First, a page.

Mar 052014
 
Farleigh

Norton St Philip, nr Bath

My boyfriend has a deep love of castles. He reads books on them, and loves visiting them. Unfortunately there are hundreds of castles in the UK, and I can’t get very excited about moats, keeps or portcullises. But thankfully, many have gardens.

Farleigh Hungerford Castle is little more than a ruin, but it’s in a lovely setting on the Somerset/Wiltshire border and has a little garden. It’s looking pretty now, with lots of snowdrops and hellebores, and has various (neatly labelled) perennials that are peeping through. I liked the way the ivy had been trained against the wall.

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Feb 172014
 
Newton St Loe, Bath

Newton St Loe, Bath

Well, it’s been quite a winter, hasn’t it? What with working from home and the dreadful rain, blogging opportunities have been few and far between. But when I have ventured out, I’ve been struck by the snowdrops. All the gardens around here seem to have them and they’re lining the hedgerows too. They’re white and pristine despite the pounding rain – they’re so much tougher than they look.

I once interviewed a woman who had turned her front garden into a winter garden – she said that even if she never ventured far in winter and the weather was lousy, the winter flowers would cheer her when she got in and out of the car.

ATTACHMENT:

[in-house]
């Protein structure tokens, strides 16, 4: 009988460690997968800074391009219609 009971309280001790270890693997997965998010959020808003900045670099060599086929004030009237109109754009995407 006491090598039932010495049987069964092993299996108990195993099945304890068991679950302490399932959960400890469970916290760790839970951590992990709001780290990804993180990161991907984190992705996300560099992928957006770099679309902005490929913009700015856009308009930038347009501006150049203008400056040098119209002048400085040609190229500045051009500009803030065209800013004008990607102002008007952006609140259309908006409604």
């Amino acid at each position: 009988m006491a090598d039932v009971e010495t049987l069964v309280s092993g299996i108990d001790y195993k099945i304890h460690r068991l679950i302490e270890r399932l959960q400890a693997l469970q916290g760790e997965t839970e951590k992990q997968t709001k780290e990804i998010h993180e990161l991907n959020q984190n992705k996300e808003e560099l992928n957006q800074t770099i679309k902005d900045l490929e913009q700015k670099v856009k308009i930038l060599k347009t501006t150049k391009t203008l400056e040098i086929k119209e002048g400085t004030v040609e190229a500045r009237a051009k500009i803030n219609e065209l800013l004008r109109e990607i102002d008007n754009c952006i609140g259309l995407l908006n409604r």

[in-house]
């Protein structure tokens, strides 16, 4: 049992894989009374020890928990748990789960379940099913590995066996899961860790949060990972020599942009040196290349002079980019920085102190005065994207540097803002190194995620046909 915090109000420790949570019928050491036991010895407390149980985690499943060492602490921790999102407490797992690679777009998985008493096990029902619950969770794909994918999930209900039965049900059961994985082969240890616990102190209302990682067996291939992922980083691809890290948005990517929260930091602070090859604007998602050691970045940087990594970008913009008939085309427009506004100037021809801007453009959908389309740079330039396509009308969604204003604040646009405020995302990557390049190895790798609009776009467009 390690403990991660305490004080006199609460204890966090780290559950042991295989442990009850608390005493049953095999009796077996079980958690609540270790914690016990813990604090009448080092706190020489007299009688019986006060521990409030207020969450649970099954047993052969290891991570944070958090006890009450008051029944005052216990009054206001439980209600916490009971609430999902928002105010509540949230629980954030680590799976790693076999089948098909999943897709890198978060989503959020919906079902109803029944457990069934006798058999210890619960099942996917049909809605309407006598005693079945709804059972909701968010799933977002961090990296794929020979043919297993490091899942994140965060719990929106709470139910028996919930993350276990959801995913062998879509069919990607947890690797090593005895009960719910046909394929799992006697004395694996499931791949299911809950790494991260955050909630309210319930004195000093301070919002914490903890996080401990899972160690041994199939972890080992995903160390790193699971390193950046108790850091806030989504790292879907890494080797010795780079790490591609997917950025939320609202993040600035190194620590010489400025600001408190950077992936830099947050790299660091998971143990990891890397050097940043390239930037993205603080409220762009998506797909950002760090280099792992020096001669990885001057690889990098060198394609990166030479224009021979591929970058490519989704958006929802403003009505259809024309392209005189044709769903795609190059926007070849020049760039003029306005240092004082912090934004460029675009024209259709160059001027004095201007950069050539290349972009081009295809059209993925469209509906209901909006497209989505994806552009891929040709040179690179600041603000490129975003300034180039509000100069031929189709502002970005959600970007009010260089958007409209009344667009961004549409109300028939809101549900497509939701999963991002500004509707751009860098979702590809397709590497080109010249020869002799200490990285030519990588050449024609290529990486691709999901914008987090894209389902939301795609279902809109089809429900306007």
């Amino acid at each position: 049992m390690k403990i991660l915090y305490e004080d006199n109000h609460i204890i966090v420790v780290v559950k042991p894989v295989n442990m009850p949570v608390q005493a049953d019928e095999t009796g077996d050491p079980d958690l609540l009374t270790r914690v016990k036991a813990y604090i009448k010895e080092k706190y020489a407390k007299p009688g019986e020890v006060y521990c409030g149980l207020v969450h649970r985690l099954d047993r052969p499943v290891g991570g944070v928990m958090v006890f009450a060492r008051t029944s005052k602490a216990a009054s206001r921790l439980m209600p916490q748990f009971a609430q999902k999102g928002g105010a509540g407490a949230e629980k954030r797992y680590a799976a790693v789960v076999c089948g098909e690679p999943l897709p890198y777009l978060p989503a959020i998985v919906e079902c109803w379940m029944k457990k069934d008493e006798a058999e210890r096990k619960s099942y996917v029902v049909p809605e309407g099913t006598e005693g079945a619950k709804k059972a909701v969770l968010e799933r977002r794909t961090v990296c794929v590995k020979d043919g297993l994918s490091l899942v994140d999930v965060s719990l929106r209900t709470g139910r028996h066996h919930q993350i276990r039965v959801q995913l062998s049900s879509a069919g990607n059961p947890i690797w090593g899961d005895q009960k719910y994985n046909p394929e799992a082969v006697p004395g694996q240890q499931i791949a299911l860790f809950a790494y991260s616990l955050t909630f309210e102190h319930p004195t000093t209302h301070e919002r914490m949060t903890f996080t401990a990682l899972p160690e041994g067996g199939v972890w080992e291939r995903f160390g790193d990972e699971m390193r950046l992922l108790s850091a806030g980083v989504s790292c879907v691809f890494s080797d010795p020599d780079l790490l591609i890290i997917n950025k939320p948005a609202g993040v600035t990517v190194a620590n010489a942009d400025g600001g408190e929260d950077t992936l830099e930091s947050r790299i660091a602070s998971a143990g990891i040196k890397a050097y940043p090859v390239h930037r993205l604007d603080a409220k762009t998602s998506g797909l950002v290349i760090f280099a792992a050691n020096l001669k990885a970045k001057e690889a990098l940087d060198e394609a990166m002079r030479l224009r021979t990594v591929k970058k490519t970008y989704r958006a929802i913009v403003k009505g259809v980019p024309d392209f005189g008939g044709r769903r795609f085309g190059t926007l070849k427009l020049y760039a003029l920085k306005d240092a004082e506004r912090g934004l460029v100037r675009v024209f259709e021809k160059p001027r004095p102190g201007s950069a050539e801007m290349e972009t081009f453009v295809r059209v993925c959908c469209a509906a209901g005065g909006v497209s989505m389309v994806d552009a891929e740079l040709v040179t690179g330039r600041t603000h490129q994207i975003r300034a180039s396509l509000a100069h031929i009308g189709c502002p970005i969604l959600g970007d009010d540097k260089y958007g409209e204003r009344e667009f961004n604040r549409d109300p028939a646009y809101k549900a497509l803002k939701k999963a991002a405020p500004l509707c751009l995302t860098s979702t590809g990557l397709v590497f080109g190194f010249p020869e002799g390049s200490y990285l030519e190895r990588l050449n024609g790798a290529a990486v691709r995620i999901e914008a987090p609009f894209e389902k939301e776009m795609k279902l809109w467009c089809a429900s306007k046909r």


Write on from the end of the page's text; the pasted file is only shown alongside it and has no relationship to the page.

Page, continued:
These front garden snowdrops are certainly mood enhancers. The ones below are planted in a raised bed at waist height – all the better for appreciating them between the car and front door.

snowdrops2

Jan 192014
 
Bath

Bath

These violas have been flowering non-stop since November. The winds of late have created a bit of a vortex on my patio and there have been pounding rains as well. But they’ve withstood it all. I planted some crocus to poke up through them – no signs of them yet, though.

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Jan 172014
 
Radstock

Radstock, Somerset

I first passed this garden in Radstock in late summer. It’s bold planting for a public space, stuffed with grasses and late-season perennials. I passed it again a few weeks ago and the grasses were at their winter best.

I’d love to know more about this garden – who designed it? Does anyone know?

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Dec 182013
 
Heuchera

Hammersmith

I am terribly behind with this blog, which explains why this pic looks quite autumnal. But when I checked last week, these heucheras were still going strong outside an office block in Hammersmith.

I’ve never been that keen on heucheras. No particular reason – they just don’t do it for me. But these look good en masse, and are shown off quite nicely by the gravel. Plus, they positively glow in the low winter sunshine.  So I’ve decided I like them.

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Jun 102013
 
Connaught Square

Connaught Square